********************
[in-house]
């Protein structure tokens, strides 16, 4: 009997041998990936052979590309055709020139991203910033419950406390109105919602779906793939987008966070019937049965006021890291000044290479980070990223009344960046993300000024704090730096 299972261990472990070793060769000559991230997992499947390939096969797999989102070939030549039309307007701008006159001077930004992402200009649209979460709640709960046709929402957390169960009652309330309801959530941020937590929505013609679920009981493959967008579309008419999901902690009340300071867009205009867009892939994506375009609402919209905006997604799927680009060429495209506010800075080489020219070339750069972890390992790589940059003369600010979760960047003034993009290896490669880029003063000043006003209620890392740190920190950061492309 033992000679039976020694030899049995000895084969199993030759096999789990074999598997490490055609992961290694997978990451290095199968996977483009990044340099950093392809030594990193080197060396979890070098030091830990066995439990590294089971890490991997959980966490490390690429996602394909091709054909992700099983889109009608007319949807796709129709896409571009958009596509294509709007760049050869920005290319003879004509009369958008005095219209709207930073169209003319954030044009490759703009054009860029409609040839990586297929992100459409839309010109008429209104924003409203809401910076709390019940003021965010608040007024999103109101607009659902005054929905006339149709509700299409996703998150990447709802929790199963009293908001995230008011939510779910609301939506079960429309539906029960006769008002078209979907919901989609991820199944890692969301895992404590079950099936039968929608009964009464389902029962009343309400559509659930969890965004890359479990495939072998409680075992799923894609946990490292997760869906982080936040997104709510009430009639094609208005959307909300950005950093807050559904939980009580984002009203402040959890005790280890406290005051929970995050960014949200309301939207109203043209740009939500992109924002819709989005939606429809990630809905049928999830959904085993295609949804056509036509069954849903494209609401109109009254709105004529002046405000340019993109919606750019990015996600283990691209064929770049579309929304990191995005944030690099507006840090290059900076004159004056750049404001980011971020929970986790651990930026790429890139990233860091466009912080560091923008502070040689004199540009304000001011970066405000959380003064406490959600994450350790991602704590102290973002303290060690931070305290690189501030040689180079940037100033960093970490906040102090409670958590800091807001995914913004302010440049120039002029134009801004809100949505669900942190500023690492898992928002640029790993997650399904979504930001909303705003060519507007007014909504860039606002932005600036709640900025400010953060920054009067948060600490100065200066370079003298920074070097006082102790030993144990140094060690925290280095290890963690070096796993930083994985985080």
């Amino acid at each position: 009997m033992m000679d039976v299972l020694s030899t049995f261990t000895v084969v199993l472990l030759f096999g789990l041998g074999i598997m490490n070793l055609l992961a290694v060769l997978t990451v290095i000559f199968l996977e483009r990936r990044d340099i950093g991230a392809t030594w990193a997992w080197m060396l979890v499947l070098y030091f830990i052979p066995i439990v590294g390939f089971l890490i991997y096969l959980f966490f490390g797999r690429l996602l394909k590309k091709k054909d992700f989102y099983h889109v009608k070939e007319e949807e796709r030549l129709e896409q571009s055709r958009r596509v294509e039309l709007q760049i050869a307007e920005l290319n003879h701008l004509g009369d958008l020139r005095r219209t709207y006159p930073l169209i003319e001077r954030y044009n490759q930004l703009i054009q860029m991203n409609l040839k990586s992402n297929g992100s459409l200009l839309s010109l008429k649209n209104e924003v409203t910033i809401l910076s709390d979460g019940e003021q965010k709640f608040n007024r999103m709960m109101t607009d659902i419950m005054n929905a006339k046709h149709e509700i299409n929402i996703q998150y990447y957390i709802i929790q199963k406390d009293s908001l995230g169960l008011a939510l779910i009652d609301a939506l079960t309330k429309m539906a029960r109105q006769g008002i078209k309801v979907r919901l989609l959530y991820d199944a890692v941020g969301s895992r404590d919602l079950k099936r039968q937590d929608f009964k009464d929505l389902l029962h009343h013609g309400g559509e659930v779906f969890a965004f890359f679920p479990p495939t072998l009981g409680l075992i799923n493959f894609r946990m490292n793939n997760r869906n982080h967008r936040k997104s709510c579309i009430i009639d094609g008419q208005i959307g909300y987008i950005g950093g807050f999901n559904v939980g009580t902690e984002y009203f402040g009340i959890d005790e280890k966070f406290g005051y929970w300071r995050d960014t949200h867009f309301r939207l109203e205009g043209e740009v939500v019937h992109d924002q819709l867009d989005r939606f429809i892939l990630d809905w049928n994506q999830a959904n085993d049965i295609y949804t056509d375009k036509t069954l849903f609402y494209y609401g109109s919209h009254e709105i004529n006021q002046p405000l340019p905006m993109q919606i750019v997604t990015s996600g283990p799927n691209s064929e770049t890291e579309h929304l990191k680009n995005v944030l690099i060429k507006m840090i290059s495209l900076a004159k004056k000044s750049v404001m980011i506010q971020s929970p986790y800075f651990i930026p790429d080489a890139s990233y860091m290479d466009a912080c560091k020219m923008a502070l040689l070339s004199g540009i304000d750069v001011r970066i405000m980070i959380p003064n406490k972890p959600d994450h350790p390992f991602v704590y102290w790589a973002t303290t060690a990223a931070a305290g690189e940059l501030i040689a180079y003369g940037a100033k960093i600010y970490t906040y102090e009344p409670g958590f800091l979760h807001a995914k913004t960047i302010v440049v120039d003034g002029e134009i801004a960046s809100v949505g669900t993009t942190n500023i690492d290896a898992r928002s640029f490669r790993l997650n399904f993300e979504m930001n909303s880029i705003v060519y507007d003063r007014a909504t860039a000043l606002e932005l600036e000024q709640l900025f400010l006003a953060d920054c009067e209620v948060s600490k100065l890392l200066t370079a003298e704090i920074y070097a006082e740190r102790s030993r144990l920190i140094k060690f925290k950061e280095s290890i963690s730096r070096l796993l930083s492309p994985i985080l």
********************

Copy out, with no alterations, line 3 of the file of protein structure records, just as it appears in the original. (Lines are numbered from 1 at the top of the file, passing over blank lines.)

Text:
């Amino acid at each position: 009997m033992m000679d039976v299972l020694s030899t049995f261990t000895v084969v199993l472990l030759f096999g789990l041998g074999i598997m490490n070793l055609l992961a290694v060769l997978t990451v290095i000559f199968l996977e483009r990936r990044d340099i950093g991230a392809t030594w990193a997992w080197m060396l979890v499947l070098y030091f830990i052979p066995i439990v590294g390939f089971l890490i991997y096969l959980f966490f490390g797999r690429l996602l394909k590309k091709k054909d992700f989102y099983h889109v009608k070939e007319e949807e796709r030549l129709e896409q571009s055709r958009r596509v294509e039309l709007q760049i050869a307007e920005l290319n003879h701008l004509g009369d958008l020139r005095r219209t709207y006159p930073l169209i003319e001077r954030y044009n490759q930004l703009i054009q860029m991203n409609l040839k990586s992402n297929g992100s459409l200009l839309s010109l008429k649209n209104e924003v409203t910033i809401l910076s709390d979460g019940e003021q965010k709640f608040n007024r999103m709960m109101t607009d659902i419950m005054n929905a006339k046709h149709e509700i299409n929402i996703q998150y990447y957390i709802i929790q199963k406390d009293s908001l995230g169960l008011a939510l779910i009652d609301a939506l079960t309330k429309m539906a029960r109105q006769g008002i078209k309801v979907r919901l989609l959530y991820d199944a890692v941020g969301s895992r404590d919602l079950k099936r039968q937590d929608f009964k009464d929505l389902l029962h009343h013609g309400g559509e659930v779906f969890a965004f890359f679920p479990p495939t072998l009981g409680l075992i799923n493959f894609r946990m490292n793939n997760r869906n982080h967008r936040k997104s709510c579309i009430i009639d094609g008419q208005i959307g909300y987008i950005g950093g807050f999901n559904v939980g009580t902690e984002y009203f402040g009340i959890d005790e280890k966070f406290g005051y929970w300071r995050d960014t949200h867009f309301r939207l109203e205009g043209e740009v939500v019937h992109d924002q819709l867009d989005r939606f429809i892939l990630d809905w049928n994506q999830a959904n085993d049965i295609y949804t056509d375009k036509t069954l849903f609402y494209y609401g109109s919209h009254e709105i004529n006021q002046p405000l340019p905006m993109q919606i750019v997604t990015s996600g283990p799927n691209s064929e770049t890291e579309h929304l990191k680009n995005v944030l690099i060429k507006m840090i290059s495209l900076a004159k004056k000044s750049v404001m980011i506010q971020s929970p986790y800075f651990i930026p790429d080489a890139s990233y860091m290479d466009a912080c560091k020219m923008a502070l040689l070339s004199g540009i304000d750069v001011r970066i405000m980070i959380p003064n406490k972890p959600d994450h350790p390992f991602v704590y102290w790589a973002t303290t060690a990223a931070a305290g690189e940059l501030i040689a180079y003369g940037a100033k960093i600010y970490t906040y102090e009344p409670g958590f800091l979760h807001a995914k913004t960047i302010v440049v120039d003034g002029e134009i801004a960046s809100v949505g669900t993009t942190n500023i690492d290896a898992r928002s640029f490669r790993l997650n399904f993300e979504m930001n909303s880029i705003v060519y507007d003063r007014a909504t860039a000043l606002e932005l600036e000024q709640l900025f400010l006003a953060d920054c009067e209620v948060s600490k100065l890392l200066t370079a003298e704090i920074y070097a006082e740190r102790s030993r144990l920190i140094k060690f925290k950061e280095s290890i963690s730096r070096l796993l930083s492309p994985i985080l």